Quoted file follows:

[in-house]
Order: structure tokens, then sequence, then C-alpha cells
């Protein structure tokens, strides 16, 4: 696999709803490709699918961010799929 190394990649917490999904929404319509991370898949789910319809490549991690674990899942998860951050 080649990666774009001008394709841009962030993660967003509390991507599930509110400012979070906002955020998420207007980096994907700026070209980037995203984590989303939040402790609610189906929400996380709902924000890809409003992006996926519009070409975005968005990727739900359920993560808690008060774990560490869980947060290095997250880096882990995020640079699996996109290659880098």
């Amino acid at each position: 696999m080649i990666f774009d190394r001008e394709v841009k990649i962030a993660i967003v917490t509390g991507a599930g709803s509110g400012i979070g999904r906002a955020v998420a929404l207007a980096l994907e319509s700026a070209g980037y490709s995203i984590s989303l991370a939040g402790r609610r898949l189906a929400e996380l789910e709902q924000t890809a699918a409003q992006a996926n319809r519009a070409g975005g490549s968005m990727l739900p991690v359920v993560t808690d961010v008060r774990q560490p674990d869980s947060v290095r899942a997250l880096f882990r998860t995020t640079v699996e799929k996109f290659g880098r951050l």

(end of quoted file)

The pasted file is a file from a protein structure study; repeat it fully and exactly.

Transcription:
[in-house]
Order: structure tokens, then sequence, then C-alpha cells
């Protein structure tokens, strides 16, 4: 696999709803490709699918961010799929 190394990649917490999904929404319509991370898949789910319809490549991690674990899942998860951050 080649990666774009001008394709841009962030993660967003509390991507599930509110400012979070906002955020998420207007980096994907700026070209980037995203984590989303939040402790609610189906929400996380709902924000890809409003992006996926519009070409975005968005990727739900359920993560808690008060774990560490869980947060290095997250880096882990995020640079699996996109290659880098």
């Amino acid at each position: 696999m080649i990666f774009d190394r001008e394709v841009k990649i962030a993660i967003v917490t509390g991507a599930g709803s509110g400012i979070g999904r906002a955020v998420a929404l207007a980096l994907e319509s700026a070209g980037y490709s995203i984590s989303l991370a939040g402790r609610r898949l189906a929400e996380l789910e709902q924000t890809a699918a409003q992006a996926n319809r519009a070409g975005g490549s968005m990727l739900p991690v359920v993560t808690d961010v008060r774990q560490p674990d869980s947060v290095r899942a997250l880096f882990r998860t995020t640079v699996e799929k996109f290659g880098r951050l």